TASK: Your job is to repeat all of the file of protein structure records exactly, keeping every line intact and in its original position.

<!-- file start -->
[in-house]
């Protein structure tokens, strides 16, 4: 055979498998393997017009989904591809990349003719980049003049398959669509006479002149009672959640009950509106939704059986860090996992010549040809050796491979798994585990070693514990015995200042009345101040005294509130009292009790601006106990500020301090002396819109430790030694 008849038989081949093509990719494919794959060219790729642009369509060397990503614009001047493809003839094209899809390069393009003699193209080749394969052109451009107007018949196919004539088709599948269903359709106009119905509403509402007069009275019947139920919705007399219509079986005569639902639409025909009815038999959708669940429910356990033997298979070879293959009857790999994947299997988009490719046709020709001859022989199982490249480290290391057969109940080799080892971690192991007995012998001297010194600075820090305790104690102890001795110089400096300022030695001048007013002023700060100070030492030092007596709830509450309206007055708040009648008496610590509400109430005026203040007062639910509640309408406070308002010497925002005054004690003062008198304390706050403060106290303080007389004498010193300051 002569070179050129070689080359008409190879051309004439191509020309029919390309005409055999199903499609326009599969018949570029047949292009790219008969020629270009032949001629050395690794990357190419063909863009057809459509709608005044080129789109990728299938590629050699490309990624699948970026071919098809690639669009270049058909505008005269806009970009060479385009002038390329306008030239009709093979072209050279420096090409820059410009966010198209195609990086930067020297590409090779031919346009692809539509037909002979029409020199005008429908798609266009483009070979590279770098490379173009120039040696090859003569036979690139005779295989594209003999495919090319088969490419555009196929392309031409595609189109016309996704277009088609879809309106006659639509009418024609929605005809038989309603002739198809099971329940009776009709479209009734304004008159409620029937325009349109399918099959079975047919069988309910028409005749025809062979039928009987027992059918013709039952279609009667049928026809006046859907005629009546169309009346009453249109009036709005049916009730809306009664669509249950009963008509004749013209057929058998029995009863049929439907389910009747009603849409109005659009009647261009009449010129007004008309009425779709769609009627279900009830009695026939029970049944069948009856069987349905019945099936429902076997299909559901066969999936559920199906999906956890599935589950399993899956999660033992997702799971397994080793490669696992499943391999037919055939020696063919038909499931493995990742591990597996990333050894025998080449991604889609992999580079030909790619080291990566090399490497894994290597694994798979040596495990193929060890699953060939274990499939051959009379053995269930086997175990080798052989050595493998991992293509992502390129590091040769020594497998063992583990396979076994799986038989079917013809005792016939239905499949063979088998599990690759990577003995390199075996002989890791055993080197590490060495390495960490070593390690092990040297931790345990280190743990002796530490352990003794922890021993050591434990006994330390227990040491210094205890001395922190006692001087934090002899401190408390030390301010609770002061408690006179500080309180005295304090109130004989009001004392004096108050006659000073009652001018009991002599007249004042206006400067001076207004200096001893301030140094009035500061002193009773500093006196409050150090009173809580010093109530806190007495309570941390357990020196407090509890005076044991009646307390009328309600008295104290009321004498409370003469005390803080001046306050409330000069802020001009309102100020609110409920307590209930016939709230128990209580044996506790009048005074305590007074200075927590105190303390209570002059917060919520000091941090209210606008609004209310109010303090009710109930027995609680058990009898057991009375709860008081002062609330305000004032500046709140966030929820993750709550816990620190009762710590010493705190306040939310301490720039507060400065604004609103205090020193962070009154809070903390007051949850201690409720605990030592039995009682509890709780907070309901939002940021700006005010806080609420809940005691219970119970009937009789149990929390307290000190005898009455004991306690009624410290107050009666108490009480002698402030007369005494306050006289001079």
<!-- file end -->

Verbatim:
[in-house]
């Protein structure tokens, strides 16, 4: 055979498998393997017009989904591809990349003719980049003049398959669509006479002149009672959640009950509106939704059986860090996992010549040809050796491979798994585990070693514990015995200042009345101040005294509130009292009790601006106990500020301090002396819109430790030694 008849038989081949093509990719494919794959060219790729642009369509060397990503614009001047493809003839094209899809390069393009003699193209080749394969052109451009107007018949196919004539088709599948269903359709106009119905509403509402007069009275019947139920919705007399219509079986005569639902639409025909009815038999959708669940429910356990033997298979070879293959009857790999994947299997988009490719046709020709001859022989199982490249480290290391057969109940080799080892971690192991007995012998001297010194600075820090305790104690102890001795110089400096300022030695001048007013002023700060100070030492030092007596709830509450309206007055708040009648008496610590509400109430005026203040007062639910509640309408406070308002010497925002005054004690003062008198304390706050403060106290303080007389004498010193300051 002569070179050129070689080359008409190879051309004439191509020309029919390309005409055999199903499609326009599969018949570029047949292009790219008969020629270009032949001629050395690794990357190419063909863009057809459509709608005044080129789109990728299938590629050699490309990624699948970026071919098809690639669009270049058909505008005269806009970009060479385009002038390329306008030239009709093979072209050279420096090409820059410009966010198209195609990086930067020297590409090779031919346009692809539509037909002979029409020199005008429908798609266009483009070979590279770098490379173009120039040696090859003569036979690139005779295989594209003999495919090319088969490419555009196929392309031409595609189109016309996704277009088609879809309106006659639509009418024609929605005809038989309603002739198809099971329940009776009709479209009734304004008159409620029937325009349109399918099959079975047919069988309910028409005749025809062979039928009987027992059918013709039952279609009667049928026809006046859907005629009546169309009346009453249109009036709005049916009730809306009664669509249950009963008509004749013209057929058998029995009863049929439907389910009747009603849409109005659009009647261009009449010129007004008309009425779709769609009627279900009830009695026939029970049944069948009856069987349905019945099936429902076997299909559901066969999936559920199906999906956890599935589950399993899956999660033992997702799971397994080793490669696992499943391999037919055939020696063919038909499931493995990742591990597996990333050894025998080449991604889609992999580079030909790619080291990566090399490497894994290597694994798979040596495990193929060890699953060939274990499939051959009379053995269930086997175990080798052989050595493998991992293509992502390129590091040769020594497998063992583990396979076994799986038989079917013809005792016939239905499949063979088998599990690759990577003995390199075996002989890791055993080197590490060495390495960490070593390690092990040297931790345990280190743990002796530490352990003794922890021993050591434990006994330390227990040491210094205890001395922190006692001087934090002899401190408390030390301010609770002061408690006179500080309180005295304090109130004989009001004392004096108050006659000073009652001018009991002599007249004042206006400067001076207004200096001893301030140094009035500061002193009773500093006196409050150090009173809580010093109530806190007495309570941390357990020196407090509890005076044991009646307390009328309600008295104290009321004498409370003469005390803080001046306050409330000069802020001009309102100020609110409920307590209930016939709230128990209580044996506790009048005074305590007074200075927590105190303390209570002059917060919520000091941090209210606008609004209310109010303090009710109930027995609680058990009898057991009375709860008081002062609330305000004032500046709140966030929820993750709550816990620190009762710590010493705190306040939310301490720039507060400065604004609103205090020193962070009154809070903390007051949850201690409720605990030592039995009682509890709780907070309901939002940021700006005010806080609420809940005691219970119970009937009789149990929390307290000190005898009455004991306690009624410290107050009666108490009480002698402030007369005494306050006289001079």